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Service stations

Holiday Which?'s best and worst service stations

Dirty and broken toilets, drab surroundings and food that tastes like cardboard – just some of the delights that await drivers at Britain’s motorway service stations.

Holiday Which? inspectors found standards varied widely when they visited 57 of Britain’s 83 motorway service stations along major holiday routes. Their report is published today.

Worst service station

The award for worst station goes to Cullompton, operated by Extra, on the M5 near Exeter. It was ‘little more than a McDonalds next to a petrol station’, said Holiday Which?. The toilets were for the desperate – they featured missing seats, broken locks and wet floors.

Also named and shamed are:

  • Bothwell (Road Chef, M74 east of Glasgow): ‘dreary and cluttered’
  • Trowell (Moto, M1 near Nottingham): ‘dull, uninspiring, noisy, gloomy’
  • Magor (First, M4 near Newport): ‘a truly miserable experience’

Magor featured a notice commanding visitors not to eat food they’d brought with them as the company had expensive overheads didn’t believe in offering facilities to visitors who didn’t buy anything.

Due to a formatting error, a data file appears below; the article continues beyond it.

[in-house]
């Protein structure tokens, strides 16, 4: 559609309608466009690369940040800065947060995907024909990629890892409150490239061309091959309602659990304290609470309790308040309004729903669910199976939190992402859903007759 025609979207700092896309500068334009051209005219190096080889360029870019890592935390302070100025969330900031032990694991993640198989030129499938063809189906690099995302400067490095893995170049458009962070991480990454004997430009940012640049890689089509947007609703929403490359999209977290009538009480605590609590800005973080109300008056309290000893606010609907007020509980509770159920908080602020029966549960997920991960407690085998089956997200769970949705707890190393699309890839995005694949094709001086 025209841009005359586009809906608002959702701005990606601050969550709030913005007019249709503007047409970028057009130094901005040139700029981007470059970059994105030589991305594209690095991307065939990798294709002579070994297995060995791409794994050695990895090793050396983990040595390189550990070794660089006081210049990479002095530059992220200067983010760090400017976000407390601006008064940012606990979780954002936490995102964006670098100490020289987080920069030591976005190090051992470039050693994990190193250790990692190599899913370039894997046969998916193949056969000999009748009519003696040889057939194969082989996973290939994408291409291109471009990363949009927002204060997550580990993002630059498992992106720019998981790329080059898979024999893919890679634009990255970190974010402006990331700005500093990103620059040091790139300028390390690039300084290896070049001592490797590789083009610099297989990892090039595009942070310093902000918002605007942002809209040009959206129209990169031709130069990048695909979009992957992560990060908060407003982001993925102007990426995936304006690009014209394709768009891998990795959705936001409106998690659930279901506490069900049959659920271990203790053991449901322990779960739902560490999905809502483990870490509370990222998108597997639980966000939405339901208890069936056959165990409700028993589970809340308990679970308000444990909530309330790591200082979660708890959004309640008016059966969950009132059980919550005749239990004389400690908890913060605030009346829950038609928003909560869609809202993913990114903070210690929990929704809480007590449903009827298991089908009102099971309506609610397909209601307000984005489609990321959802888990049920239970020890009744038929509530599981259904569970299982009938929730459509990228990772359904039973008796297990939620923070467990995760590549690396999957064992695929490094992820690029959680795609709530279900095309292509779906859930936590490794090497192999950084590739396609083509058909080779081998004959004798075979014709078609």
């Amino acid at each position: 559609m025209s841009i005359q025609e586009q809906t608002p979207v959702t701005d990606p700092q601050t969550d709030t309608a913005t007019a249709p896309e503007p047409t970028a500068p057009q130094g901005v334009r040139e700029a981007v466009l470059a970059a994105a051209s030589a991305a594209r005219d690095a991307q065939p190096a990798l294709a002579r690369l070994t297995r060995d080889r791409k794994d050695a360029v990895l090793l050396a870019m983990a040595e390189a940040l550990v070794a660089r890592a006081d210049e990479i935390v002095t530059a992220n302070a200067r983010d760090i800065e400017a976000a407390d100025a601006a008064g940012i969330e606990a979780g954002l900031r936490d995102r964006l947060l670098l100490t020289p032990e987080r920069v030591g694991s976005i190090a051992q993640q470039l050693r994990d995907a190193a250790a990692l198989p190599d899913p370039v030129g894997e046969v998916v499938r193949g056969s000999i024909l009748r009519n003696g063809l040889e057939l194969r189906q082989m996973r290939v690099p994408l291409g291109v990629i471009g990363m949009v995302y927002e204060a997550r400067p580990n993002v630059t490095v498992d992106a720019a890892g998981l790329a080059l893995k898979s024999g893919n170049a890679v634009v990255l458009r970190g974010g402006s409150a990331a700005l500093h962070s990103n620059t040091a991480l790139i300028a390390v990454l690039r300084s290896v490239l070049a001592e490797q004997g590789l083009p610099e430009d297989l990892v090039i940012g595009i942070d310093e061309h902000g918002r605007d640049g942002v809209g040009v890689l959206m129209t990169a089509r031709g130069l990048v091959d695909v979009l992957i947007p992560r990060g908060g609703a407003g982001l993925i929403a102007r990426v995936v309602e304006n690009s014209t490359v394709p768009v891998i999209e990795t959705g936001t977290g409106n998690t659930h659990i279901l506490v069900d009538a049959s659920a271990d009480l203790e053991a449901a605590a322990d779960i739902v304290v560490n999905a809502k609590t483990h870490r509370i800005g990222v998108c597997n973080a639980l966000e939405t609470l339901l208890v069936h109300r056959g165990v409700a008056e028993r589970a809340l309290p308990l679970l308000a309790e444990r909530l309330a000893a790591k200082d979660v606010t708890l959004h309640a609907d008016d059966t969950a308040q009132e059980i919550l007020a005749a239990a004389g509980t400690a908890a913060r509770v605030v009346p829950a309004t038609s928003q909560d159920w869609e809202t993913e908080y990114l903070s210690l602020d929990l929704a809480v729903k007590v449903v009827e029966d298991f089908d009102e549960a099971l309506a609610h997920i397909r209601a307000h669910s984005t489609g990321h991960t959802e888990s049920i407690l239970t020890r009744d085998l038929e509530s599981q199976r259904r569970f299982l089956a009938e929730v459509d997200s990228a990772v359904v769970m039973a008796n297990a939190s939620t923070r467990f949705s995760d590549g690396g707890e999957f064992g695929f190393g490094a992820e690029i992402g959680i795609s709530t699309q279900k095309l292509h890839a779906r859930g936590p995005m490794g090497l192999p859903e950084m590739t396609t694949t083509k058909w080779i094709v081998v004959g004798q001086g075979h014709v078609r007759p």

Best service station

Holiday Which? said that the best service station it saw was Tebay (Westmorland, M6 at Cumbria). Independently run, Tebay is ‘an attractive wooden building with terrific, far-reaching Cumbrian views’, with ‘a decent restaurant’ and a local produce shop which was ‘as close as the motorway network comes to Harrods’ Food Hall’.

Also recommended are:

  • Gordano (Welcome Break, M5 near Bristol): the highest-rated chain service station with ‘downright stylish’ toilets
  • Stafford Northbound (Moto, M6 Stafford): ‘spotless throughout’, with ‘superb outdoor facilities’
  • Hopwood Park (Welcome Break, M42 south of Birmingham): ‘helpful staff, a good variety of food in the main restaurant, and a smart cafe’.

The quality of food at the service stations varied greatly. At Gordano, the chicken tikka masala was ‘as good as a local curry house’, whereas at Magor, dinner was ‘chilli con cardboard’.

As an average meal cost about GBP 7, feeding a family at a service station can be expensive, and Holiday Which? said the food at many of the station eateries should have been much better than it was. The visits were made in August last year.

Lorna Cowan, Holiday Which? Editor, said: ‘There’s no reason why all service stations shouldn’t be able to match the standards set by the best, so that people can know what to expect when they see a great big sign directing them off the motorway.’

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